Daisy Zick – 1950
This week my latest true crime book, Murder in Battle Creek – The Mysterious Death of Daisy Zick, starts shipping. It usually takes a few days for this to work its way through the distribution pipeline. Unfortunately I’m going to be out of pocket for most of the week; meaning that many of you will see the final book before I do.
I have to admit, I get a little excited when a book like this finally starts getting read. This book is a little more exciting for me. I’ve written true crime books before and am working on one right now. What sets this one apart is that this crime remains unsolved.
I always feel I take my readers on a journey through time and space. Having written historical books before, I know I need to put the reader in the community where this crime took place – and in this case, back to the year 1963. This journey is different though. Unlike a traditional true crime book where I’m able to tie a bow on it with the conviction of the murderer, this crime remains open to this day. The trip I take the reader on is right beside me, attempting to make sense out of a half-century old case file and interviews. At the end of this trip, we end up at the same place – each with our own opinion as to who may have committed this brutal killing. I know some readers will go to the places in this book and I hope some will take up the quest themselves to bring final justice to Daisy’s family. We will walk down this path together, but as a writer, I can only take you so far.
In the past I always change the names of some of the people involved. Some true crime authors do this, some don’t. In this case, I opted to use their real names. My reason is this case is still unsolved. The use of the real names may trigger a memory, or a story, or the ever-elusive tip that could help the Michigan State Police close this case. The mention of people does not imply their guilt or even association with the crime – it simply means that their names came up during the investigation. I am sure that some people will be offended by this – “How could my father/grandfather have been named?” I’m not passing judgment nor should the reader. The facts of the case are what they are. If you want to see the details, anyone can file a FOIA and pay the copying costs to get a copy of the case file.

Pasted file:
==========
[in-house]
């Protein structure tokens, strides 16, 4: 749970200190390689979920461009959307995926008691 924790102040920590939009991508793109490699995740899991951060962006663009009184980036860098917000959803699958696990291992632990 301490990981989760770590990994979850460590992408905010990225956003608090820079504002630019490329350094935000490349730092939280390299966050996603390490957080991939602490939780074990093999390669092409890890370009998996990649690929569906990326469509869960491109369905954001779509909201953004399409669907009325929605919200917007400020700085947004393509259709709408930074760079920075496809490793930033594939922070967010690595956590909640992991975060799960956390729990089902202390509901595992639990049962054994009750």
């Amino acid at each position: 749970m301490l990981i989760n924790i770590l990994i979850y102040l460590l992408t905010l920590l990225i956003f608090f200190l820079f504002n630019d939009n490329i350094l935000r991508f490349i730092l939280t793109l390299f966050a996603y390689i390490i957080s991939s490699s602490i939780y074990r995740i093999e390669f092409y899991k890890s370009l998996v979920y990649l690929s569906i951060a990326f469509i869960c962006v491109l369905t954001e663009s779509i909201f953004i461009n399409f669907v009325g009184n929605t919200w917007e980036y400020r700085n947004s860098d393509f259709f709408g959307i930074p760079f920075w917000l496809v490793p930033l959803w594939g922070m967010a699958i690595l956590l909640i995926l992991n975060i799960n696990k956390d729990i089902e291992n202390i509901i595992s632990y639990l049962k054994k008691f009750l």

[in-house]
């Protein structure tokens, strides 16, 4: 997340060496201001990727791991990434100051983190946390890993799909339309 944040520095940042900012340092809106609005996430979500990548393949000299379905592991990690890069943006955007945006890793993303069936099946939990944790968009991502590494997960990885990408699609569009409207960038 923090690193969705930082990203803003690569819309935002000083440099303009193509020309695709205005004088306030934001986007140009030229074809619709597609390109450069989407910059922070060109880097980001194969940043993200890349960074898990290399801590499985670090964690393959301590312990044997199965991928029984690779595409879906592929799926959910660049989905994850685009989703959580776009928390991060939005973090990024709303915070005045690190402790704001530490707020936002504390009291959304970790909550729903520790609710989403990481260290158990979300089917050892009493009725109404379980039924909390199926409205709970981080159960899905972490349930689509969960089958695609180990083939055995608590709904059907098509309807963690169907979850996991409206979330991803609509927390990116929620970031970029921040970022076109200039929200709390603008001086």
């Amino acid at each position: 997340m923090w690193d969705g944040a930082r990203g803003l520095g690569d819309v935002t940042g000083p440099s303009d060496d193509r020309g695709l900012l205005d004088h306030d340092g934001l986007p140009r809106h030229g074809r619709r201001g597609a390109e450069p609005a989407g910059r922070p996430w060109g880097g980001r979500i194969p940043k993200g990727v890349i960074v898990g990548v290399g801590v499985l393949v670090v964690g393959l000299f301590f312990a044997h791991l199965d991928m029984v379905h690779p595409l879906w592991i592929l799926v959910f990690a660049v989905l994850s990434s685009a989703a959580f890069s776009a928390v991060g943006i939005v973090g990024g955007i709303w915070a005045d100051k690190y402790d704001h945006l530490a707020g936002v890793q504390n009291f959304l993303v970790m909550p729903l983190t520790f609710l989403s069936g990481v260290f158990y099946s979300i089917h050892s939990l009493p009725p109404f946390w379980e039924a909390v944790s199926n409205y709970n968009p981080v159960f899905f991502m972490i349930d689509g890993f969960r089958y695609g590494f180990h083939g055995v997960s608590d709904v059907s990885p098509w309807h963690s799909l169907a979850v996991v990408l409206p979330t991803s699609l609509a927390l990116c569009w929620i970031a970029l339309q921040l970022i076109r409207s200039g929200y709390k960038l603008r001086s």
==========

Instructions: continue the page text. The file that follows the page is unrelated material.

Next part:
Daisy’s murder is still a topic of discussion in Calhoun County Michigan. It elicits theories, speculation, and stories to this day. Every time I’ve been in Battle Creek working on this book, people have reached out to me with their theories. For some reason they are more comfortable talking to an author than the police. Please be assured however, I share the credible tips with the proper authorities.
I’ll be doing a lot of speaking events in August about the book – giving folks enough time to read it. I hope you’ll join me when I’m back in Michigan. I’ll be talking about the things I didn’t include in the book (and why) and provide even more photographs and material than it was practical to put in the book.
Right now (subject to change) I’ll be speaking at:
Monday, August 19: Heritage Monday Night series with the Battle Creek Historical Society. 6 p.m. at the Kimball House Museum.
Tuesday, August 20, Schuler Books in Grand Rapids at 7:00 p.m.
Wednesday, August 21: Ann Arbor District Library 7-8:30 p.m.
Thursday, August 22, Battle Creek’s Willard Library 7:00 p.m.
Friday, August 23: Book signing @ Barnes & Noble Kalamazoo, 4-6 p.m.
Saturday, August 24: Book signing @ Barnes & Noble Battle Creek, 2-6 p.m.
I invite you to pop in, say hello, and tell me your story. You can follow this blog to see updates and additions. Remember, we’re on this journey together!